Pliska is an archaeological site in Bulgaria housing the ruins of what was the country’s first capital. Spread over 23 square kilometres and with a complex system of fortifications, Pliska was an impressive early medieval city. It acted as the main city of the First Bulgarian Empire from 681AD until 893AD, when the capital was moved to Preslav by Tsar Simeon I.
This site features as one of our Top 10 Tourist Attractions of Bulgaria.
Pliska was the first capital of the First Bulgarian Empire. It was established in 681 after the Bulgars defeated the Byzantines.
The location was specifically chosen as a vantage point, the valley surrounded by the hillsides of neighbouring plateaus appealed to the proto-Bulgarians as a favorable place to pasture their herds. The location was also at an intersection of major thoroughfares.
The first structures at Pliska date from the end of the 7th century. They were made of wood and either circular or rectangular. Some were living quarters, while others served different purposes. The first palaces were surrounded by fortified walls and in the surrounding fields, villages were built to house workers.
At the end of the 8th century and the beginning of the 9th century, buildings made of stone replaced those made of wood. It is thought that the first stone structure was the palace of Han Krum. In 811AD, the capital was razed by the Byzantine Emperor Nikifor.
The imperial compound at Pliska was rebuilt during the reign of Omurtag 814-831 AD. A new throne room was built where the throne room of Krum had been before it was burned down, and a high brick wall was erected around the palace and the adjoining living quarters and fields.
Pliska changed significantly when Bulgaria accepted Christianity in 864 under King Boris I. The pagan temples were rebuilt as Christian churches were built, the most impressive being The Great Basilica, the remains of which can still be seen today. In 889, King Boris established a monastery, and its first prelate was the king’s oldest son Vladimir. However, when Vladimir attempted to re-introduce paganism he was blinded and imprisoned in a dungeon.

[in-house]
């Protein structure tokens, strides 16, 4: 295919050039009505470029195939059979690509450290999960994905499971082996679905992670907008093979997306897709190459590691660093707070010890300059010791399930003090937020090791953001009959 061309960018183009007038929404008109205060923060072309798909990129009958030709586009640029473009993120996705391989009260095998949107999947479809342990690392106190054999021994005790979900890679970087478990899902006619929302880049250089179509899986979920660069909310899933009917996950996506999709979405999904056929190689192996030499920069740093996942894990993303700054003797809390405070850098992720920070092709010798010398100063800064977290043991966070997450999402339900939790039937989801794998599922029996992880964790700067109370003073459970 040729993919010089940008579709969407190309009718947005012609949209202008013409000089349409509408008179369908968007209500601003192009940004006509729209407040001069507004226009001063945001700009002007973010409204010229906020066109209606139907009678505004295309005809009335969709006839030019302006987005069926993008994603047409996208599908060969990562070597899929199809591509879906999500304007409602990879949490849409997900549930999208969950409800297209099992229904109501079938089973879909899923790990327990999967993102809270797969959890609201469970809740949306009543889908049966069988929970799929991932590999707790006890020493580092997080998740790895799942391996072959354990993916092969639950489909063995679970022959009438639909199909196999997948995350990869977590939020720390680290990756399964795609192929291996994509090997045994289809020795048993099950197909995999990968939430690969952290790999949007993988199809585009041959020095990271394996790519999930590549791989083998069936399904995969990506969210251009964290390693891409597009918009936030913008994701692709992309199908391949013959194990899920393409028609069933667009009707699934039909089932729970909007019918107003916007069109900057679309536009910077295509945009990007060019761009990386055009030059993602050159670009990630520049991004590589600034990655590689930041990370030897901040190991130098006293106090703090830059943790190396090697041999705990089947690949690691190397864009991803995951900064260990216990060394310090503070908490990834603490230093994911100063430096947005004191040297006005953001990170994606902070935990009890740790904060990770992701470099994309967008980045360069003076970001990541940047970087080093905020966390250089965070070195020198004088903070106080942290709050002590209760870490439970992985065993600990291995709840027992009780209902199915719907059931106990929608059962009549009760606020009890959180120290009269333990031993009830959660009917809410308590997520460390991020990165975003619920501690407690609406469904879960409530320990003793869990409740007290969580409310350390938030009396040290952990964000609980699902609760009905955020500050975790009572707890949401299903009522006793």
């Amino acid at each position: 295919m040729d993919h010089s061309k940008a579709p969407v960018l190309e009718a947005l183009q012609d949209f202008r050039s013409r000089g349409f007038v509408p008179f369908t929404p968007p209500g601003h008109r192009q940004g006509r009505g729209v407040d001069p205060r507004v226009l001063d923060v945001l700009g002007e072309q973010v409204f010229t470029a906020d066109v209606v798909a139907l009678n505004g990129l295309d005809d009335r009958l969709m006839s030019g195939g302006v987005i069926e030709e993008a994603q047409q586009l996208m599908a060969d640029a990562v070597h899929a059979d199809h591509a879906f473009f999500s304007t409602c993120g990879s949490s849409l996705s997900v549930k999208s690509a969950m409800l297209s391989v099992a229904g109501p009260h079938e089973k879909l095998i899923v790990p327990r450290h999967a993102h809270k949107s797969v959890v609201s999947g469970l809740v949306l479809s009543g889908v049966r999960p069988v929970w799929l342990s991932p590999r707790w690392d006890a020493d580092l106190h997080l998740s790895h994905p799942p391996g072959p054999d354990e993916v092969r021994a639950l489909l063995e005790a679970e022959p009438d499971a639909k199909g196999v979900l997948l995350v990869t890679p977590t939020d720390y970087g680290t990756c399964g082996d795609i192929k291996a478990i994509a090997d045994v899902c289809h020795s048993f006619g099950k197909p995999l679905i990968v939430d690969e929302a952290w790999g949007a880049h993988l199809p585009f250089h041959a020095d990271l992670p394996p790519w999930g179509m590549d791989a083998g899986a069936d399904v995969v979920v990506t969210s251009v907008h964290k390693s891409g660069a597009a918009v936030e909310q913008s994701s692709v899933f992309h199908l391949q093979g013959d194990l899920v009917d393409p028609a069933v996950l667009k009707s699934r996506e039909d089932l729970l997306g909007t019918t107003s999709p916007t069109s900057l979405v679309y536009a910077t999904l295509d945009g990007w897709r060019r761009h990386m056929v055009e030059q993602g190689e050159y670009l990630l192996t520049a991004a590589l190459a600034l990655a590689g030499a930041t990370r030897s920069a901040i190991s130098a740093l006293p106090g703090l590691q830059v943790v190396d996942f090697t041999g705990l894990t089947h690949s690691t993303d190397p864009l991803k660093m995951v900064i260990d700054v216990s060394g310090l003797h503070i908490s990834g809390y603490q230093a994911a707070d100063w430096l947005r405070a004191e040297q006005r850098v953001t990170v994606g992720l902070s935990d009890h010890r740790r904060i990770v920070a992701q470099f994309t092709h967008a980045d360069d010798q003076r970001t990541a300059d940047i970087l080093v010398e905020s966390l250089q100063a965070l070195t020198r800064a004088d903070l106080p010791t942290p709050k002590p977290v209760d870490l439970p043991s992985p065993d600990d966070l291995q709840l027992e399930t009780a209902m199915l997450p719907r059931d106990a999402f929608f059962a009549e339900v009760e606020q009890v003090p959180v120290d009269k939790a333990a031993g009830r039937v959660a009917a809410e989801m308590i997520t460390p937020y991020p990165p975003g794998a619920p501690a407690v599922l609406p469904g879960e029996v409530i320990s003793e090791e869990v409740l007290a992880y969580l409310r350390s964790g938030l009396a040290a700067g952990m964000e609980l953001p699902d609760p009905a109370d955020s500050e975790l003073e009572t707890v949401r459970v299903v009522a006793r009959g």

In 893, Simeon I assumed the throne, and the capital was moved from Pliska to Preslav.
After that, Pliska lost its administrative and political importance and returned to its former status as an agricultural centre. The city was particularly devastated by a massive invasion in 1048-1049.
Today, visitors can tour Pliska’s remains including some of its defences and a church known as the Big Basilica. The Pliska National Historical and Architectural Reserve was declared an important national cultural and historical landmark in Issue № 46 of the State Decrees for 1970.
There is a small museum located at the northeastern corner of the palace that displays artefacts discovered in the region, and in front of the museum, there is a rest area that offers refreshments. The Pliska Reserve is maintained by the Shumen Regional Museum of History.
Getting to Pliska
The Pliska Archaeological Reserve is located 28 km northeast of town of Shumen and 2 km from the modern town of Pliska.